Is it D-Day for consumer travel shows?

Are consumer travel exhibitions facing their eleventh hour?

Unlike travel trade shows like ITB in Berlin and the WTM in London, consumer travel exhibitions are facing hard times. And this will come as no surprise when you apply the same look, feel and set-up for over  20 years. For many many years I have been visiting shows like our Vakantiebeurs in Utrecht (the Netherlands) and the two ‘Vakantiesalons’ in Belgium. More or less a similar set-up; large exhibition halls, many booths, food, drinks, some entertainment. Well. When Ford car manufacturer produces the same model for 20 years, people will stop buying a Ford. A simple truth.  And this applies to virtually any service and  product. Innovation is a necessity.

The Holiday Fair in Brussels draws some 105,000 visitors so given the population of Belgium and Holland it is doing slightly better than the Vakantiebeurs which gets some 100,000 visitors. But without a drastic change of plan, visitor numbers will only go one direction ► down.

To at least maintain the number of visitors – let alone increase it –  a vigorous reorientation of these holiday shows is required. Otherwise, they will become extinct. This is not negativism, despondence or discouragement, but merely a realistic statement.  I think every consumer fair deserves the highest number of visitors and I for one am still a strong supporter of these kind of shows as a great PR, marketing and sales tool. Can you smell the wonderful scents of your destinations via a computer screen? Does the computer or iPad give you the correct answer to that burning question? A travel show beyond doubt still has a number of advantages over the impersonal worldwide web.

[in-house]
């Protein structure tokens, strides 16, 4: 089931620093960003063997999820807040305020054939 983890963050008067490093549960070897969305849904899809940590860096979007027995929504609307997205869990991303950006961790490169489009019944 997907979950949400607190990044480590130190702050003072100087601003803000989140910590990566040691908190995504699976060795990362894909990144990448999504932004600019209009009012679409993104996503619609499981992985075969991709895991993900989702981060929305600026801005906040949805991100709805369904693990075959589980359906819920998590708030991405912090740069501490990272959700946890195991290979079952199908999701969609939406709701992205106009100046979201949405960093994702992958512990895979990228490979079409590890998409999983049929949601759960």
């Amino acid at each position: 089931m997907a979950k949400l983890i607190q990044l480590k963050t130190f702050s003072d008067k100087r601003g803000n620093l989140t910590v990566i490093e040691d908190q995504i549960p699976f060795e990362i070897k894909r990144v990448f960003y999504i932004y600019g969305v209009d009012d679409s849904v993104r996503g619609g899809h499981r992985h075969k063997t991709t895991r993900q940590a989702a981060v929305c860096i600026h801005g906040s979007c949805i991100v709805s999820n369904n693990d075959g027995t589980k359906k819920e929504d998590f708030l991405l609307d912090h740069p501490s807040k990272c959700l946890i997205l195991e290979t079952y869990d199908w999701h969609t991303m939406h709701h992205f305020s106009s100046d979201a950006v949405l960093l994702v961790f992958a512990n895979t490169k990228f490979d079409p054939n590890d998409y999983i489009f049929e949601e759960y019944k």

The Vakantiebeurs organisation are realizing it is the point of no return: sink or swim time. Some novelties they will be introducing for the 2014 edition include a focus on six types of holidays: A dedicated Square for each of the six holiday types, “experience” (adventure and far away destinations), “active” (cycling and walking), “see” (city trips & culture), “together” (family and children), “boating” (cruises and sailing) and “outdoors” (caravanning and camping).

A new lay-out, a lower entrance price and a revamped Vakantiebeurs website are also some measures introduced to turn the tide.

It’s D-day. Perhaps the comparison with warfare is appropriate. Trying to beat the enemy – dwindling interest and declining visitor numbers – with the correct strategy and vision. We will be hearing more on 10 September when the new Vakantiebeurs platoon will unveil their new approach and tactics in more detail.

For now: move forward Vakantiebeurs show and all the others!  Travelling, holidays and vacations will never cease to exist. We are in a people’s business. What a relief a face to face chat on a travel show can be in comparison to the online battle grounds. With an amended approach, they should be able to survive in the years to come.